The episode was entitled "A Man Without Honor" a description which clearly belongs to Jaime Lannister. But by the end of this hour, Jaime wasn't the only character facing death, nor the only one without honor.
In one of Game of Thrones's most riveting episodes there was death and danger on every front. This recap from HBO will catch you up with some of plots.
Jaime in a despicable ploy more suited to Hannibal Lector uses a young relative who idolizes him as bait to escape, coldly killing the boy and a jailer, in the effort. He is eventually recaptured and brought back to camp but seems to be courting death with his insults to Lady Stark. And she seemed ready to grant it, asking for a sword.
I'm surprised he is still known as "Kingslayer" given how open and boastful he has become about his relationship with his sister Cersei.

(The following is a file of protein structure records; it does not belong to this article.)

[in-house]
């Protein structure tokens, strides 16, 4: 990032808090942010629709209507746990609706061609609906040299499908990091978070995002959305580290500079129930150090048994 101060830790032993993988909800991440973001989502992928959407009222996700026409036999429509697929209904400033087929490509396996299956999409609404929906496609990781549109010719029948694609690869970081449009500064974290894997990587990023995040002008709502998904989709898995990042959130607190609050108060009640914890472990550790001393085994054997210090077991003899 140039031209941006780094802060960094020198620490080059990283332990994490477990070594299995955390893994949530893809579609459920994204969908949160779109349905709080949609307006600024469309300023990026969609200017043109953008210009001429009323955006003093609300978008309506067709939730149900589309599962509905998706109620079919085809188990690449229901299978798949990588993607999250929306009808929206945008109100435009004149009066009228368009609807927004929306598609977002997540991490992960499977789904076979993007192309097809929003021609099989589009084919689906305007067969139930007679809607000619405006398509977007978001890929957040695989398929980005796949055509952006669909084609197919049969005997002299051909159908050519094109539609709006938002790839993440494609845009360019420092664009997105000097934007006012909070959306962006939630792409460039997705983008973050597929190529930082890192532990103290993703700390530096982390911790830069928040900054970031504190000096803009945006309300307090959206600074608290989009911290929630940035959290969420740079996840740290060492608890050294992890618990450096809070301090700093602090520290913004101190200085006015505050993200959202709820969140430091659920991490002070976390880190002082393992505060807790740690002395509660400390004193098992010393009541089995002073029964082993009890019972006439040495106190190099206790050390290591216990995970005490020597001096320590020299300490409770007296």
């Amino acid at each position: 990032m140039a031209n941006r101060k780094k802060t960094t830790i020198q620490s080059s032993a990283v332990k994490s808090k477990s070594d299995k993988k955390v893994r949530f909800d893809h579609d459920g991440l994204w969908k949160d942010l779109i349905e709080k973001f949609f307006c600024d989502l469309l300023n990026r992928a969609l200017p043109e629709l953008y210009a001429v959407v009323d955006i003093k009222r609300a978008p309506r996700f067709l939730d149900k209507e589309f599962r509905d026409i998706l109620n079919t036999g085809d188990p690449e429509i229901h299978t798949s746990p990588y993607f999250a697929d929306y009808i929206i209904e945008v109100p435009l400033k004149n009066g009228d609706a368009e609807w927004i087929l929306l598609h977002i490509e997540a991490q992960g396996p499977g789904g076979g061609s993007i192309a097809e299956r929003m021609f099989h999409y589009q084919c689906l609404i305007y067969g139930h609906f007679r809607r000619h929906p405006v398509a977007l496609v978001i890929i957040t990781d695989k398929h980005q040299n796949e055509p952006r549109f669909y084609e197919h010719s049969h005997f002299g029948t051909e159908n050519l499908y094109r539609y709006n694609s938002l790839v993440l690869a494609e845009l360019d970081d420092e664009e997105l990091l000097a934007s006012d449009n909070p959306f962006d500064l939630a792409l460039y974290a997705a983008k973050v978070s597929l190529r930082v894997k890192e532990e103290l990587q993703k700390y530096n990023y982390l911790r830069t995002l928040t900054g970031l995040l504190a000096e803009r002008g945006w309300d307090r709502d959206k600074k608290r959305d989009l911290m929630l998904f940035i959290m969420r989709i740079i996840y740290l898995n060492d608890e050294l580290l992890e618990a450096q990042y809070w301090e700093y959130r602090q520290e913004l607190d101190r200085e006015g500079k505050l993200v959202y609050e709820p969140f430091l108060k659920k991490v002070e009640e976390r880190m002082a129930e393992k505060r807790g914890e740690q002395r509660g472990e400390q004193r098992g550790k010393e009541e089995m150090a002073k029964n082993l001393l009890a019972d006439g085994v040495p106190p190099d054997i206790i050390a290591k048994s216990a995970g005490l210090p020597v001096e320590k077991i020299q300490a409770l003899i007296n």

Cersei herself seems at wits end with Joffrey. She gives some very dark advice to Sansa on the occasion of her first menses.
Sansa's sister Arya is playing a very dangerous game indeed with Tywin Lannister. She may well, as he accuses her, be "too clever for her own good."
But more and darker trouble was brewing. Dany was desperate to recover her stolen dragons but suddenly found herself in the middle of a brutal power play in Quarth, as Xaro with the help of that really creepy blue-lipped sorcerer assassinated the city's other oligarchs. You want your dragons? Come on by the House of the Undying. Breakfast served all day.
Jon Snow, after being driven nearly mad by the saucy talk of his "prisoner" Ygritte suddenly finds himself alone and severely outnumbered on the frozen tundra by Ygritte's Wilding clansmen.
And Theon has been desperately hunting Bran and Rickon, trying to earn respect through cruelty. At the very end of the episode, he hoists up two small charred corpses in the yard in Winterfell. Could it be? Are there no limits to what a man without honor will do?